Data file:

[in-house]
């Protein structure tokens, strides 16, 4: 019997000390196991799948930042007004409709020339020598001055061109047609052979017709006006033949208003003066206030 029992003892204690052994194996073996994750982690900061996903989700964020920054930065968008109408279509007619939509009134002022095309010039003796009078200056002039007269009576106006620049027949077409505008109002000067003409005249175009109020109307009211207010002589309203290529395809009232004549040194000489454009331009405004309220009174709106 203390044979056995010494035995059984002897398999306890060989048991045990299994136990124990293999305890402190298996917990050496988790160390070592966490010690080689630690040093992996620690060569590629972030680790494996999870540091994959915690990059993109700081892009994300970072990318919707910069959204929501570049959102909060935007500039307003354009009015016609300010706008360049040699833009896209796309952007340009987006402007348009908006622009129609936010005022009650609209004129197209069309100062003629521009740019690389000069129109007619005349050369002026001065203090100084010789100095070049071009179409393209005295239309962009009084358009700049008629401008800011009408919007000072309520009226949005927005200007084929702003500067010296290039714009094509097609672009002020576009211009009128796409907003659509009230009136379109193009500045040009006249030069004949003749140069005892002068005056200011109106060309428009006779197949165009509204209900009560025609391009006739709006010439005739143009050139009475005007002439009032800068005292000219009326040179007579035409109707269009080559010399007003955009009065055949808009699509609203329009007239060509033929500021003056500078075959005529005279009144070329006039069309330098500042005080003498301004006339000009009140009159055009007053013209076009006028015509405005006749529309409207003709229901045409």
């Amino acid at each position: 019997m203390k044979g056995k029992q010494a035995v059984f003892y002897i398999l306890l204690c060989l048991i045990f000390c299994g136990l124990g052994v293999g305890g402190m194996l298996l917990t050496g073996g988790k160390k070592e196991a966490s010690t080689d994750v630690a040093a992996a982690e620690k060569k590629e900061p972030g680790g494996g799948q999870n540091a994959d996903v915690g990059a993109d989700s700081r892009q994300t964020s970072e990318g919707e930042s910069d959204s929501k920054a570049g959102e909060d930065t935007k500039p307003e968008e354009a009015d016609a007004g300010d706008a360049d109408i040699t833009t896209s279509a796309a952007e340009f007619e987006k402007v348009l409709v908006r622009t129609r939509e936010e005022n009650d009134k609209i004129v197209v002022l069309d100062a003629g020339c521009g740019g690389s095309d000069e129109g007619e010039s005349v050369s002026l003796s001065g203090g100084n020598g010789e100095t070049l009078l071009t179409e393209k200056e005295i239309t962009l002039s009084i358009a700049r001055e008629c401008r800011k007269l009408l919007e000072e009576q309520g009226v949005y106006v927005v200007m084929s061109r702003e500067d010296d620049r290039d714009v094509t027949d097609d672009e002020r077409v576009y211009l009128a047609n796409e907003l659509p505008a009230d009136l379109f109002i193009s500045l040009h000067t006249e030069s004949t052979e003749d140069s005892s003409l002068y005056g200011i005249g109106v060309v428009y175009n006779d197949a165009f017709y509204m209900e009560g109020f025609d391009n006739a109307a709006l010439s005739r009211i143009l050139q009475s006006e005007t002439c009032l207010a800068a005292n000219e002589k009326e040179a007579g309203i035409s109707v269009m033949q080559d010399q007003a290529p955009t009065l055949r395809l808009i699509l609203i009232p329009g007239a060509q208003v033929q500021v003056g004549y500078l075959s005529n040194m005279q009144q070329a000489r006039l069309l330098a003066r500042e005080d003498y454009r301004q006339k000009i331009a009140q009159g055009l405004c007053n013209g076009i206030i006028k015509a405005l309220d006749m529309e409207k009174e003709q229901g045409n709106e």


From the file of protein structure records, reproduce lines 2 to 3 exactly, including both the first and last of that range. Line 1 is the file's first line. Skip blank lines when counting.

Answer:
């Protein structure tokens, strides 16, 4: 019997000390196991799948930042007004409709020339020598001055061109047609052979017709006006033949208003003066206030 029992003892204690052994194996073996994750982690900061996903989700964020920054930065968008109408279509007619939509009134002022095309010039003796009078200056002039007269009576106006620049027949077409505008109002000067003409005249175009109020109307009211207010002589309203290529395809009232004549040194000489454009331009405004309220009174709106 203390044979056995010494035995059984002897398999306890060989048991045990299994136990124990293999305890402190298996917990050496988790160390070592966490010690080689630690040093992996620690060569590629972030680790494996999870540091994959915690990059993109700081892009994300970072990318919707910069959204929501570049959102909060935007500039307003354009009015016609300010706008360049040699833009896209796309952007340009987006402007348009908006622009129609936010005022009650609209004129197209069309100062003629521009740019690389000069129109007619005349050369002026001065203090100084010789100095070049071009179409393209005295239309962009009084358009700049008629401008800011009408919007000072309520009226949005927005200007084929702003500067010296290039714009094509097609672009002020576009211009009128796409907003659509009230009136379109193009500045040009006249030069004949003749140069005892002068005056200011109106060309428009006779197949165009509204209900009560025609391009006739709006010439005739143009050139009475005007002439009032800068005292000219009326040179007579035409109707269009080559010399007003955009009065055949808009699509609203329009007239060509033929500021003056500078075959005529005279009144070329006039069309330098500042005080003498301004006339000009009140009159055009007053013209076009006028015509405005006749529309409207003709229901045409």
């Amino acid at each position: 019997m203390k044979g056995k029992q010494a035995v059984f003892y002897i398999l306890l204690c060989l048991i045990f000390c299994g136990l124990g052994v293999g305890g402190m194996l298996l917990t050496g073996g988790k160390k070592e196991a966490s010690t080689d994750v630690a040093a992996a982690e620690k060569k590629e900061p972030g680790g494996g799948q999870n540091a994959d996903v915690g990059a993109d989700s700081r892009q994300t964020s970072e990318g919707e930042s910069d959204s929501k920054a570049g959102e909060d930065t935007k500039p307003e968008e354009a009015d016609a007004g300010d706008a360049d109408i040699t833009t896209s279509a796309a952007e340009f007619e987006k402007v348009l409709v908006r622009t129609r939509e936010e005022n009650d009134k609209i004129v197209v002022l069309d100062a003629g020339c521009g740019g690389s095309d000069e129109g007619e010039s005349v050369s002026l003796s001065g203090g100084n020598g010789e100095t070049l009078l071009t179409e393209k200056e005295i239309t962009l002039s009084i358009a700049r001055e008629c401008r800011k007269l009408l919007e000072e009576q309520g009226v949005y106006v927005v200007m084929s061109r702003e500067d010296d620049r290039d714009v094509t027949d097609d672009e002020r077409v576009y211009l009128a047609n796409e907003l659509p505008a009230d009136l379109f109002i193009s500045l040009h000067t006249e030069s004949t052979e003749d140069s005892s003409l002068y005056g200011i005249g109106v060309v428009y175009n006779d197949a165009f017709y509204m209900e009560g109020f025609d391009n006739a109307a709006l010439s005739r009211i143009l050139q009475s006006e005007t002439c009032l207010a800068a005292n000219e002589k009326e040179a007579g309203i035409s109707v269009m033949q080559d010399q007003a290529p955009t009065l055949r395809l808009i699509l609203i009232p329009g007239a060509q208003v033929q500021v003056g004549y500078l075959s005529n040194m005279q009144q070329a000489r006039l069309l330098a003066r500042e005080d003498y454009r301004q006339k000009i331009a009140q009159g055009l405004c007053n013209g076009i206030i006028k015509a405005l309220d006749m529309e409207k009174e003709q229901g045409n709106e």